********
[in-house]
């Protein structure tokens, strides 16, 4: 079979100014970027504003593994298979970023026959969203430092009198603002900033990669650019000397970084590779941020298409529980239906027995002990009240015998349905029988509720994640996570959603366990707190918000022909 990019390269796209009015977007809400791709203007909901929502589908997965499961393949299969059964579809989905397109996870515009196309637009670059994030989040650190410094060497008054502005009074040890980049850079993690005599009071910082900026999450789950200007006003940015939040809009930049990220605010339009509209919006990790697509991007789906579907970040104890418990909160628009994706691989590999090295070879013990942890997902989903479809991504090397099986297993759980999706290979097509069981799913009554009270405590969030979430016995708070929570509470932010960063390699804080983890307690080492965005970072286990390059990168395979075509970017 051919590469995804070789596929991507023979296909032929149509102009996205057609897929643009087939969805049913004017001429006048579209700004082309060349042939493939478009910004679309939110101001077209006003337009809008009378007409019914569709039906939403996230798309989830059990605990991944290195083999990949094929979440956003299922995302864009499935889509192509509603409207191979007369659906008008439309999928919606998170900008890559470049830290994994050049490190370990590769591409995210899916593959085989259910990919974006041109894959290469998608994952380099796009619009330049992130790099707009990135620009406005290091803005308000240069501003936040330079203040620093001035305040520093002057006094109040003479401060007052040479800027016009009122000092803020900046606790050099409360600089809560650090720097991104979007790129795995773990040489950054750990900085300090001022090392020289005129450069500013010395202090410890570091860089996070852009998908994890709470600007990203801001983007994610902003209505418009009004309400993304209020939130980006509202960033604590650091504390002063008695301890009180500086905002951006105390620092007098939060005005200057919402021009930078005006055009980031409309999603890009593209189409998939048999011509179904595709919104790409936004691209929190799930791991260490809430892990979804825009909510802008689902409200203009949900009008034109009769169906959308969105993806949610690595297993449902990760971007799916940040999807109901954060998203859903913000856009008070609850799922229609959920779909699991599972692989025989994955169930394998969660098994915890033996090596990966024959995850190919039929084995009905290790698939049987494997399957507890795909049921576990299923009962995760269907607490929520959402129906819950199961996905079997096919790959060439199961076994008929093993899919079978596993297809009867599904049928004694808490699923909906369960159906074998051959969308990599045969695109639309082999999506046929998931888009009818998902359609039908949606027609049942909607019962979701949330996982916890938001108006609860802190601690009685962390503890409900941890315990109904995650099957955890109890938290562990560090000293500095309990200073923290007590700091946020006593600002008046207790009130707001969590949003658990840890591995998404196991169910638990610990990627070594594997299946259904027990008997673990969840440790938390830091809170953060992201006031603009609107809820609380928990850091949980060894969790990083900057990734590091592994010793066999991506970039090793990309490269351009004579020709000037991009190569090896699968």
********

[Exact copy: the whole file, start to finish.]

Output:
[in-house]
């Protein structure tokens, strides 16, 4: 079979100014970027504003593994298979970023026959969203430092009198603002900033990669650019000397970084590779941020298409529980239906027995002990009240015998349905029988509720994640996570959603366990707190918000022909 990019390269796209009015977007809400791709203007909901929502589908997965499961393949299969059964579809989905397109996870515009196309637009670059994030989040650190410094060497008054502005009074040890980049850079993690005599009071910082900026999450789950200007006003940015939040809009930049990220605010339009509209919006990790697509991007789906579907970040104890418990909160628009994706691989590999090295070879013990942890997902989903479809991504090397099986297993759980999706290979097509069981799913009554009270405590969030979430016995708070929570509470932010960063390699804080983890307690080492965005970072286990390059990168395979075509970017 051919590469995804070789596929991507023979296909032929149509102009996205057609897929643009087939969805049913004017001429006048579209700004082309060349042939493939478009910004679309939110101001077209006003337009809008009378007409019914569709039906939403996230798309989830059990605990991944290195083999990949094929979440956003299922995302864009499935889509192509509603409207191979007369659906008008439309999928919606998170900008890559470049830290994994050049490190370990590769591409995210899916593959085989259910990919974006041109894959290469998608994952380099796009619009330049992130790099707009990135620009406005290091803005308000240069501003936040330079203040620093001035305040520093002057006094109040003479401060007052040479800027016009009122000092803020900046606790050099409360600089809560650090720097991104979007790129795995773990040489950054750990900085300090001022090392020289005129450069500013010395202090410890570091860089996070852009998908994890709470600007990203801001983007994610902003209505418009009004309400993304209020939130980006509202960033604590650091504390002063008695301890009180500086905002951006105390620092007098939060005005200057919402021009930078005006055009980031409309999603890009593209189409998939048999011509179904595709919104790409936004691209929190799930791991260490809430892990979804825009909510802008689902409200203009949900009008034109009769169906959308969105993806949610690595297993449902990760971007799916940040999807109901954060998203859903913000856009008070609850799922229609959920779909699991599972692989025989994955169930394998969660098994915890033996090596990966024959995850190919039929084995009905290790698939049987494997399957507890795909049921576990299923009962995760269907607490929520959402129906819950199961996905079997096919790959060439199961076994008929093993899919079978596993297809009867599904049928004694808490699923909906369960159906074998051959969308990599045969695109639309082999999506046929998931888009009818998902359609039908949606027609049942909607019962979701949330996982916890938001108006609860802190601690009685962390503890409900941890315990109904995650099957955890109890938290562990560090000293500095309990200073923290007590700091946020006593600002008046207790009130707001969590949003658990840890591995998404196991169910638990610990990627070594594997299946259904027990008997673990969840440790938390830091809170953060992201006031603009609107809820609380928990850091949980060894969790990083900057990734590091592994010793066999991506970039090793990309490269351009004579020709000037991009190569090896699968």